The human body contains a dazzling collection of inter-related systems. These systems require exquisite balance and constant maintenance to ensure correct function and a healthy body. Unfortunately the body also moves through a world filled with potential dangers that can undermine this balancing act. Bacteria and viruses can invade, disrupting the functions of organs and cells, and sometimes even turn the body upon itself. Physical and chemical trauma can destroy tissue and open the way for these pathogens to enter the body. Fortunately the body also has a system to defend itself from invasion and damage. This is the immune system.
The environment around us is inhabited by an enormous number of microorganisms and as a result the human body is colonised from the moment of birth. At least 500 different species of bacteria naturally live on or in the human body with approximately 400 in the gastrointestinal tract. Of all the cells in a human body the overwhelming majority are non-human, outnumbering human cells by 10 to 1 (100 trillion bacterial cells versus 10 trillion human cells). Amongst these microbes are a variety of bacteria that take up almost permanent residence within the body. These are known as indigenous bacteria or normal flora. These microbes are usually symbiotic with the host and provide a number of beneficial services.
This normal flora of the body is a complex ecosystem, which is regulated by the diet, microbial interactions and host factors such as the motility of the gut and intestinal secretions. External factors such as stress, dietary changes and medications can affect the normal flora and alter the types of organisms present or their metabolism. If the balance is disrupted it can be detrimental to the host and can cause disease.
As mentioned above, the human body is a complex system of checks and balances that moves through a world replete with potentially harmful factors. Fortunately the body’s physical and chemical barriers to entry and internal defensive processes are often effective at keeping invading organisms at bay. Sometimes however the balance is lost and invading pathogens are successful in penetrating the body’s defences causing infections or triggering inappropriate immune responses. Similarly the balance between host and indigenous flora can be compromised leading to infection by normally avirulent organisms, e.g. episodes of thrush (Candida albicans infection) following the use of antibiotics.
One of the most famous examples of infectious disease involving the lymphatic, cardiovascular and respiratory systems is the Black Death (pneumonic and bubonic plague). Spread by fleas carried on rats, the Black Death killed 25% of the population of Europe (approximately 20 million people) and approximately half the population of England in the period 1347 to 1350. The plague is caused by a bacterium Yersinia pestis which when untreated is fatal in 50 to 75% of bubonic plague sufferers and nearly 100% of pneumonic plague cases. Today the use of antibiotics such as streptomycin and tetracyclines has reduced the fatality rate in the few cases that occur in developed countries to 1 to 5%.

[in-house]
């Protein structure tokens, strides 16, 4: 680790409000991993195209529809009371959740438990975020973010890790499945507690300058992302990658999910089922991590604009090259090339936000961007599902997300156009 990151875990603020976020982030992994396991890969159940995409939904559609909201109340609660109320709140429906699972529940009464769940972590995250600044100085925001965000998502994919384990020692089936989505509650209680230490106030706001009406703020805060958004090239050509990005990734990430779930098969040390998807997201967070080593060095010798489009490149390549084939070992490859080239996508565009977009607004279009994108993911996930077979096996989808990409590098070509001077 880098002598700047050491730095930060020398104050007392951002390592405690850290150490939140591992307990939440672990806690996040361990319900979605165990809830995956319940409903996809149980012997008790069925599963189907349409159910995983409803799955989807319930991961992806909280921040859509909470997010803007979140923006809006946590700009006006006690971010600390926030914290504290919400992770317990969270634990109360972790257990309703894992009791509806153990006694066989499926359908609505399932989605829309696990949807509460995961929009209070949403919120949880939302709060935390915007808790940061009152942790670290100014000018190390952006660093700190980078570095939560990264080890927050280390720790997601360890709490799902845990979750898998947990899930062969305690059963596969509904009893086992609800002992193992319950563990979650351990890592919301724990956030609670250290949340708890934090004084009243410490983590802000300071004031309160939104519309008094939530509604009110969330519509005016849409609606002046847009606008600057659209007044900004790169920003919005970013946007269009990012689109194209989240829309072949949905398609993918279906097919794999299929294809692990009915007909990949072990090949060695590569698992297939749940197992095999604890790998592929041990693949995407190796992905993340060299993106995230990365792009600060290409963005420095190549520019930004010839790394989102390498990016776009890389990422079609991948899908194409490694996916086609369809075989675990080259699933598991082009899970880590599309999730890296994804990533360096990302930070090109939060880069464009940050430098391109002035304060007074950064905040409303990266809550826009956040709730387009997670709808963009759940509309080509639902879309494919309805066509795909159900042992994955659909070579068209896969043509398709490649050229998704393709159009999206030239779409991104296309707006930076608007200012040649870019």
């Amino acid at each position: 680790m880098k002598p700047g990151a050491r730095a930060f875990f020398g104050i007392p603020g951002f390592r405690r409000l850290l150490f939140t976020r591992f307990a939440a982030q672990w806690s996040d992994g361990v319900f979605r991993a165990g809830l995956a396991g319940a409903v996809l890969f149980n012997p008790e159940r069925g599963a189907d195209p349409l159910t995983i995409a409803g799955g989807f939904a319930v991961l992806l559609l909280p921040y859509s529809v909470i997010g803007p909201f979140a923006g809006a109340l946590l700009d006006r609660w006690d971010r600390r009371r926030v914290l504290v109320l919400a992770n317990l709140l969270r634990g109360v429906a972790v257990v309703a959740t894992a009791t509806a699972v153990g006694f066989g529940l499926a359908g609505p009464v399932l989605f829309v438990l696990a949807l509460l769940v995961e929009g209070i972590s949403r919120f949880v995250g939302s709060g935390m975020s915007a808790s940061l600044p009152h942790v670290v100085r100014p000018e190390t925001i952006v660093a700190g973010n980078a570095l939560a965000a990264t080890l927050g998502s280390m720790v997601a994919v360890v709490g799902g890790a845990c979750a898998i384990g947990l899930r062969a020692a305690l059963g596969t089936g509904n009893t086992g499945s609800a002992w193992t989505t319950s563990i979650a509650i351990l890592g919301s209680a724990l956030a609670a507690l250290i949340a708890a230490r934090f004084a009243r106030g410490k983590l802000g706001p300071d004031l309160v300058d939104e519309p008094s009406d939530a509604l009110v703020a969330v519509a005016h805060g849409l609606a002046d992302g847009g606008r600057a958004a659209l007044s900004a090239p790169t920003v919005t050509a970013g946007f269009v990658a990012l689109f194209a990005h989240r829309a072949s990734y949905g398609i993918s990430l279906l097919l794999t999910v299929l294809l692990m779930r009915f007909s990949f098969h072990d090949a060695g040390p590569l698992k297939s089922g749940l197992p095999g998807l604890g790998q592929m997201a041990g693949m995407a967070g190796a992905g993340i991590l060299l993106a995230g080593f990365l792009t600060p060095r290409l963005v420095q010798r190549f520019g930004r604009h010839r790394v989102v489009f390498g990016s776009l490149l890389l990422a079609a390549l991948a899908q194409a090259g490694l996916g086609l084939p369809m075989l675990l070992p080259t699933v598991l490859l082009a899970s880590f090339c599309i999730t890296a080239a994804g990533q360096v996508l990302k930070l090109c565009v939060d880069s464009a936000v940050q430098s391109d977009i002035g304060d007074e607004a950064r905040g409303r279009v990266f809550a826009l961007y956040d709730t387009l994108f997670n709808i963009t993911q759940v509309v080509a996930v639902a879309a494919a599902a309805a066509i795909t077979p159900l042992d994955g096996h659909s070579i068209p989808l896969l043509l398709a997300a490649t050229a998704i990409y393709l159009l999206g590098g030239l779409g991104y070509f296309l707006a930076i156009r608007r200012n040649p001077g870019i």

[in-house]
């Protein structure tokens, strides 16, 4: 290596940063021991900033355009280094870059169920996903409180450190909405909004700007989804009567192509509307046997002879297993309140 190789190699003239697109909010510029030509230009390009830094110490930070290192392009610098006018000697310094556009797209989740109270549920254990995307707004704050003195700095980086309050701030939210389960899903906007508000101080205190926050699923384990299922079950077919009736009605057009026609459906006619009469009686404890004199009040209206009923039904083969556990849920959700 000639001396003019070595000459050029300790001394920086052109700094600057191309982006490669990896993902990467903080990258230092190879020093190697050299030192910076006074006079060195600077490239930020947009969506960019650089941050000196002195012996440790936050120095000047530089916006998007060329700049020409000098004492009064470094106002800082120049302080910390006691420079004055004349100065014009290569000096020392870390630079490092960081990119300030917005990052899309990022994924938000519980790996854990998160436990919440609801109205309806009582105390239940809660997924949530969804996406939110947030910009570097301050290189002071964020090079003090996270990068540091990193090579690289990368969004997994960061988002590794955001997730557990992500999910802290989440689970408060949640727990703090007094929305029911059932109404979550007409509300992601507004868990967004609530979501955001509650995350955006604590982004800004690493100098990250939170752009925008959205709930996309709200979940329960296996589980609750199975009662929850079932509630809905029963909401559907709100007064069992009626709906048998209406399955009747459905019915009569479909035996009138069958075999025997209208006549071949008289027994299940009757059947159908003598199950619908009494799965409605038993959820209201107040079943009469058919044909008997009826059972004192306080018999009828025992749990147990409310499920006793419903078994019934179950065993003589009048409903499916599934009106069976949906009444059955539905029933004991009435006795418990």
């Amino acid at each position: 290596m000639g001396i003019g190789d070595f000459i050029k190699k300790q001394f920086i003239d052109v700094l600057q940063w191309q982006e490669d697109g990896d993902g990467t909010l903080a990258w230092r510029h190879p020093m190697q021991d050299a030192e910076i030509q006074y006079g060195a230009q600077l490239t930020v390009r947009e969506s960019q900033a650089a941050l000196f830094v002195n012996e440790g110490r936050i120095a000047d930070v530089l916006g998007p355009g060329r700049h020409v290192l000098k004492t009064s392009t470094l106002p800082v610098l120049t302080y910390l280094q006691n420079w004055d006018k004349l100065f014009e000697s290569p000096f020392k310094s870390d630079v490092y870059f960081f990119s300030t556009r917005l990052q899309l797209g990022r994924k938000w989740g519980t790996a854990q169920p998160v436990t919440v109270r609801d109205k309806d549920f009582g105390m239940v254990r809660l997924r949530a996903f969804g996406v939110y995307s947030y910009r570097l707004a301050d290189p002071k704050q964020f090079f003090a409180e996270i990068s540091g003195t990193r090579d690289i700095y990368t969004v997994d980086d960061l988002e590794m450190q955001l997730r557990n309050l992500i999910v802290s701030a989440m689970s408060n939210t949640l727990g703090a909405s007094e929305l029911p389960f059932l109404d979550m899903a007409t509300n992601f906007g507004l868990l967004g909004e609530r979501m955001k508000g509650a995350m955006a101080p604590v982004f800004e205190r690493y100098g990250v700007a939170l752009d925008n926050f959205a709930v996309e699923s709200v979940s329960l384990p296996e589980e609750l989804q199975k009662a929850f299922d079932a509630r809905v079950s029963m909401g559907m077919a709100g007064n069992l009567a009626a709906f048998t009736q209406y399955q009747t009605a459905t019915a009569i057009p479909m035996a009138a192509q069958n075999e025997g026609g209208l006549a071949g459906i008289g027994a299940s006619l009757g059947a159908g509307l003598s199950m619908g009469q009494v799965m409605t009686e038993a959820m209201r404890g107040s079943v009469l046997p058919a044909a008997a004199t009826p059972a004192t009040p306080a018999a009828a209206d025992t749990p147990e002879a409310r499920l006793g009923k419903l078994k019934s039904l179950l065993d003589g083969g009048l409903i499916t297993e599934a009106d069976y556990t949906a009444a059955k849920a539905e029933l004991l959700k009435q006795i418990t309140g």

Although a variety of natural mechanisms are available in the human body, they are not specifically directed at a given pathogen. This can lead to the situation of too little, too late. Consequently these mechanisms are often ineffective in dealing with attack by microbes and their toxins.
Adaptive immunity, as the name suggests, changes after initial exposure to a pathogen. The body reacts faster and stronger the second time around, compared to the first challenge, as can be seen in Figure X. This magnified reaction comes as a result of the ability of the immune system to remember a given pathogen and rapidly respond to it specifically, i.e. the development of immunological memory.
Vaccines are based on this concept of immunological memory. The name vaccine (vacca = cow) was coined after Edward Jenner in the 1700s inoculated a small boy with cowpox and observed that the boy was then protected against subsequent exposure to smallpox. The essential strategy for vaccines is to prepare an innocuous form of the infectious organism or its toxins. This form still substantially retains the chemical structures responsible for producing the immune response (antigens), without those elements responsible for its pathogenic activity. The body will then produce a vigorous and highly specific response to the antigens should the antigen present again in the future.
It has been estimated that by the time a child reaches 18 months old, over 25 needle sticks for vaccination have been administered. This figure leads to a considerable amount of distress for the child and its parents, with resulting poor compliance and loss of effective immunisation. In response to this many polyvalent vaccines are in development, but these have the disadvantage of costs – a factor that takes effective vaccination out of the reach of many disadvantaged families – and concerns over the impact of multiple delivery of antigens, for example in the case of the measles, mumps and rubella (MMR) vaccine